Page last updated at 18:20 GMT, Wednesday, 4 March 2009

Kyrgyz U-turn on US base mooted

President Kurmanbek Bakiyev: 'The door is not closed'

Kyrgyzstan's president has told the BBC "the doors are not closed" concerning talks over the US airbase which is due to close.

The Manas base is critical to US and Nato operations in Afghanistan.

Kurmanbek Bakiyev said negotiations with Washington would have to take a different format, and cover new conditions of use.

His latest remarks, the first since announcing the closure last month, have yet to draw an American response.

President Bakiyev said the old agreement on the use of the base was no longer valid but Kyrgyzstan was open to negotiation.

"We are ready for any new proposals from the US government aimed at stabilising the situation in Afghanistan."

Our partners - be it the United States or Russia - should listen to what we have to say
President Kurmanbek Bakiyev

The US has already said that it would look at what it could offer to keep the base open - but was not prepared to pay any price.

Kyrgyz MPs have already passed a bill on the closure, and the US is actively exploring alternative supply routes.

Kyrgyzstan's parliament voted overwhelmingly in favour of closing the strategic US air base.

President Bakiyev has suggested that peace talks be held in Kyrgystan under the auspices of the United Nations between President Hamid Karzai of Afghanistan and Taliban leaders.

"We should be respected more," he said in his BBC interview. "Our partners - be it the United States or Russia - should listen to what we have to say."

"We decided to close the base because our proposals have been ignored for years and I don't consider such relations as being equal."

Mr Bakiyev said at the time of the announcement that the base would be closed because Washington had refused to pay more rent for it.

Militant threat

Thousands of US soldiers pass through the Manas base every month on their way in and out of Afghanistan.

It is also home to the large tanker aircraft that are used for airborne refuelling of fighter planes on combat missions, and it serves as a key supply hub.

Two hours' flight time from Kabul
15,000 US soldiers pass through every month on their way in and out of Afghanistan
Houses 1,000 US soldiers alongside 100 Spanish and French troops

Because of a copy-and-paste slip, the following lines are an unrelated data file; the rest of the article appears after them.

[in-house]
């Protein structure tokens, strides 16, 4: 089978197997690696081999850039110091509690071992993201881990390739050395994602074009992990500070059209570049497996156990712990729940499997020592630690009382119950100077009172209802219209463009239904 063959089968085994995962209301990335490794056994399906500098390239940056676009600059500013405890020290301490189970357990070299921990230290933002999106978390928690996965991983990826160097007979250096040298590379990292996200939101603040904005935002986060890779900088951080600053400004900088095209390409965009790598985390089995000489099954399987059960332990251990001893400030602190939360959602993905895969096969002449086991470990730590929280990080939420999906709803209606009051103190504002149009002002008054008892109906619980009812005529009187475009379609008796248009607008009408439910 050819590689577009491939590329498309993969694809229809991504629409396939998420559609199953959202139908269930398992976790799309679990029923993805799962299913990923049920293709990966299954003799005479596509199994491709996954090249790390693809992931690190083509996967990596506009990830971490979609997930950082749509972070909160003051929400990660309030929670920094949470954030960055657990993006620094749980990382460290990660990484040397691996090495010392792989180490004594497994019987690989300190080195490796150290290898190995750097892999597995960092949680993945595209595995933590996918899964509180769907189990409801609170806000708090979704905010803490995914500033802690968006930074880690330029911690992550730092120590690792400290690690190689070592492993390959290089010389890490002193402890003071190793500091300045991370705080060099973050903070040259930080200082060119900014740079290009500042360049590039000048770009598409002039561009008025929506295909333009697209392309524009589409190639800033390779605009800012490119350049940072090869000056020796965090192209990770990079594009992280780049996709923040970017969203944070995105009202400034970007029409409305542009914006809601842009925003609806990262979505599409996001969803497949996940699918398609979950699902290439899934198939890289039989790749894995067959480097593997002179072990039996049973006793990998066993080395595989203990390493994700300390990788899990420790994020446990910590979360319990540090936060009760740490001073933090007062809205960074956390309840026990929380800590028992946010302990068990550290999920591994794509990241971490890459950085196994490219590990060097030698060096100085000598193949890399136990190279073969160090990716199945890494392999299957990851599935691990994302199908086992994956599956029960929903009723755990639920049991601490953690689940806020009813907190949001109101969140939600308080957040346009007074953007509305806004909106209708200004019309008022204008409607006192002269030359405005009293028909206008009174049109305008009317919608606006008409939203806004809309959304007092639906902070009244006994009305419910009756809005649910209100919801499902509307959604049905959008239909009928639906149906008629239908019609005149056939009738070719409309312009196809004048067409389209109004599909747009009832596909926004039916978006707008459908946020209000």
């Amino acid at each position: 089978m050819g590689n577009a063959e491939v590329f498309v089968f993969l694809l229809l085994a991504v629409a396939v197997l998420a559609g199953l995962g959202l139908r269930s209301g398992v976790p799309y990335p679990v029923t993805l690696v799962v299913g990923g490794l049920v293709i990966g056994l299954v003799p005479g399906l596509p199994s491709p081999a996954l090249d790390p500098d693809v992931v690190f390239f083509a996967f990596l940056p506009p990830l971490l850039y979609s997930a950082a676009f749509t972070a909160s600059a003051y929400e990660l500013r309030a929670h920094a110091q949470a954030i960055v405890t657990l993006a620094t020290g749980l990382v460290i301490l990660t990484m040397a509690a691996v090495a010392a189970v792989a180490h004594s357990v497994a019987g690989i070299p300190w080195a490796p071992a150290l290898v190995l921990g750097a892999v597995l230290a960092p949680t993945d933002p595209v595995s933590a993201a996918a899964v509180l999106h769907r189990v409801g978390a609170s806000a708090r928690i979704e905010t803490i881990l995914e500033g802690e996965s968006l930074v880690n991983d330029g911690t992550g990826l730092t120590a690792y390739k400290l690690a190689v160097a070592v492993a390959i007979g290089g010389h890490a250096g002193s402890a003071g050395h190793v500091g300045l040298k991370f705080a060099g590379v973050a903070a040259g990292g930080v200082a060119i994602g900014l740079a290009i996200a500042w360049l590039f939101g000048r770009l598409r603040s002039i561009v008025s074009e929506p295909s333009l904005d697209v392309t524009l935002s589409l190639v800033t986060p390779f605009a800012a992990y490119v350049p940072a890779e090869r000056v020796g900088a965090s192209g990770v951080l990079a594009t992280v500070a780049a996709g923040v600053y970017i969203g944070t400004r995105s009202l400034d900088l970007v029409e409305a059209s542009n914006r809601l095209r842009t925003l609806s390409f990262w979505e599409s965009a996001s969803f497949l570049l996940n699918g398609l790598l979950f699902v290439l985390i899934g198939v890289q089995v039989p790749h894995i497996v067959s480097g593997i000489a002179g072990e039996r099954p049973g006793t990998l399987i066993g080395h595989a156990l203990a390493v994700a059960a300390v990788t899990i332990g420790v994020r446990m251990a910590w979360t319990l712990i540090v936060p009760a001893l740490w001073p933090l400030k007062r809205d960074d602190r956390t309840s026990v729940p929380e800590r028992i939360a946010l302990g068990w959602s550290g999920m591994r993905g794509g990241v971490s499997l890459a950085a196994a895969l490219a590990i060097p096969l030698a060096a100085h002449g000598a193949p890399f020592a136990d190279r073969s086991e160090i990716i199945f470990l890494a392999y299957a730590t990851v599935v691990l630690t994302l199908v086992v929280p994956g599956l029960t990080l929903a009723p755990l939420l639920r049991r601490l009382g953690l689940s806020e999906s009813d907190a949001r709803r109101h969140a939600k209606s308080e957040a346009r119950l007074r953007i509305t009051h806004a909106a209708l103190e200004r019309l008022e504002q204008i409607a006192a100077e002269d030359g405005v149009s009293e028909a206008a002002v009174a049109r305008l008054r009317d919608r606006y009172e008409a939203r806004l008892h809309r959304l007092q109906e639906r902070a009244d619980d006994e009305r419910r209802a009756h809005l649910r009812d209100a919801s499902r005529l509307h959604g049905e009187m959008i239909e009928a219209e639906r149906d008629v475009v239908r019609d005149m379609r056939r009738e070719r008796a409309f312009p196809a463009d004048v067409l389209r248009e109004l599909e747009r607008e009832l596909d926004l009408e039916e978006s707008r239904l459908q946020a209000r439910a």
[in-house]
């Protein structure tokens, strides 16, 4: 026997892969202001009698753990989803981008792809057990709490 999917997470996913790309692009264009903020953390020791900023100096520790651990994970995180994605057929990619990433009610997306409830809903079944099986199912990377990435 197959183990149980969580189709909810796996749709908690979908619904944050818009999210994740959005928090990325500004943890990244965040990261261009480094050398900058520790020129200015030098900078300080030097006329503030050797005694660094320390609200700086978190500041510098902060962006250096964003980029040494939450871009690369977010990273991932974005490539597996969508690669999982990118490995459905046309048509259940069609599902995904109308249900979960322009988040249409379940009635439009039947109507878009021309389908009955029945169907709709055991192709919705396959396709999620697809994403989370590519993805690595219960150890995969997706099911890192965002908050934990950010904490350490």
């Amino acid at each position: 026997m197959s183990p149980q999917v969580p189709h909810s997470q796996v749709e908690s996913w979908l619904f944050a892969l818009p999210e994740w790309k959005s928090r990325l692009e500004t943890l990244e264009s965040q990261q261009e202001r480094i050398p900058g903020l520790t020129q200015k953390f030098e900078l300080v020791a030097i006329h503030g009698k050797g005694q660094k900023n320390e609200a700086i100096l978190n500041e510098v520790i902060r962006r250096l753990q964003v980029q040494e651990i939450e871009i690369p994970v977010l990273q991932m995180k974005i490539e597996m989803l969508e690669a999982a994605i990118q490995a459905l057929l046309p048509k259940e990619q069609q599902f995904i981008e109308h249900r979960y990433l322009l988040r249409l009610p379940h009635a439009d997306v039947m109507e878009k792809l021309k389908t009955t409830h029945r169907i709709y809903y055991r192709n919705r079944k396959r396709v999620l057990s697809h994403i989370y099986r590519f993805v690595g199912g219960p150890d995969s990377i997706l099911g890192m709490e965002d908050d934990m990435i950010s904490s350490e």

Home of large tanker aircraft used for in-air refuelling of fighter planes
3,294 refuelling missions flown in 2008 providing 11,419 aircraft with fuel over the skies of Afghanistan
For the US, the decision comes at a critical moment, as the new administration of President Barack Obama plans a sharp rise in the number of its troops in Afghanistan.

With supply lines to Afghanistan via Pakistan increasingly threatened by militant attacks, Washington has intensified talks with other countries in the region.

Uzbek President Islam Karimov has said the US will be allowed to transport non-military supplies through his country, which has rail links with Afghanistan.

The US has also reached similar deals with Russia and Kazakhstan.

Washington used to have an air base in Uzbekistan that served troops operating in Afghanistan.

But Uzbek authorities closed it in 2005 after criticism from the US and EU over a crackdown on a mass protest in the town of Andijan.

Map showing existing/possible supply routes
1. Manas airbase: the only US base in Central Asia, a vital transit point for Nato and US operations. Kyrgyz government wants it closed.
2. Karshi-Khanabad airbase: US forces were ordered out in 2005. Uzbekistan may agree to allow it to be used for non-military transports.
3. Bridge over Panj river: part-funded by the US, it was completed in 2007. May serve as another supply route into Afghanistan.
4. Khyber Pass: most supplies to US and Nato troops come through Pakistan. Increasing number of attacks in the area mean the US army is looking for back-up routes.

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